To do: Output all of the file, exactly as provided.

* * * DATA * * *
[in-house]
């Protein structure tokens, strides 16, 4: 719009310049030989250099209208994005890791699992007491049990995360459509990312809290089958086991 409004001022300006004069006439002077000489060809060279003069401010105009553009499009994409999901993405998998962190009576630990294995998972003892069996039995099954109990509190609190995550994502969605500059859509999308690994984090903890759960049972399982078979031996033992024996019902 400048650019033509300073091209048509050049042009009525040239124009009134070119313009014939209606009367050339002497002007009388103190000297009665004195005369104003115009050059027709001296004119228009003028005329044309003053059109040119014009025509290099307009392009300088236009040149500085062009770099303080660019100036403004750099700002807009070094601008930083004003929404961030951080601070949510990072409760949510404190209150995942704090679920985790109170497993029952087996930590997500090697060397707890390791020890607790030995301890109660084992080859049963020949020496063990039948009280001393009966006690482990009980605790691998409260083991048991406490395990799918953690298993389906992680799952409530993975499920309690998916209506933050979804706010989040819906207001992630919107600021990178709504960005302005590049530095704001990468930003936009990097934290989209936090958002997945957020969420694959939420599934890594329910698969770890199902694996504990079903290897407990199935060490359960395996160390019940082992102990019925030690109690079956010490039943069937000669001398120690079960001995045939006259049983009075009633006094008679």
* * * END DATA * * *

[in-house]
């Protein structure tokens, strides 16, 4: 719009310049030989250099209208994005890791699992007491049990995360459509990312809290089958086991 409004001022300006004069006439002077000489060809060279003069401010105009553009499009994409999901993405998998962190009576630990294995998972003892069996039995099954109990509190609190995550994502969605500059859509999308690994984090903890759960049972399982078979031996033992024996019902 400048650019033509300073091209048509050049042009009525040239124009009134070119313009014939209606009367050339002497002007009388103190000297009665004195005369104003115009050059027709001296004119228009003028005329044309003053059109040119014009025509290099307009392009300088236009040149500085062009770099303080660019100036403004750099700002807009070094601008930083004003929404961030951080601070949510990072409760949510404190209150995942704090679920985790109170497993029952087996930590997500090697060397707890390791020890607790030995301890109660084992080859049963020949020496063990039948009280001393009966006690482990009980605790691998409260083991048991406490395990799918953690298993389906992680799952409530993975499920309690998916209506933050979804706010989040819906207001992630919107600021990178709504960005302005590049530095704001990468930003936009990097934290989209936090958002997945957020969420694959939420599934890594329910698969770890199902694996504990079903290897407990199935060490359960395996160390019940082992102990019925030690109690079956010490039943069937000669001398120690079960001995045939006259049983009075009633006094008679």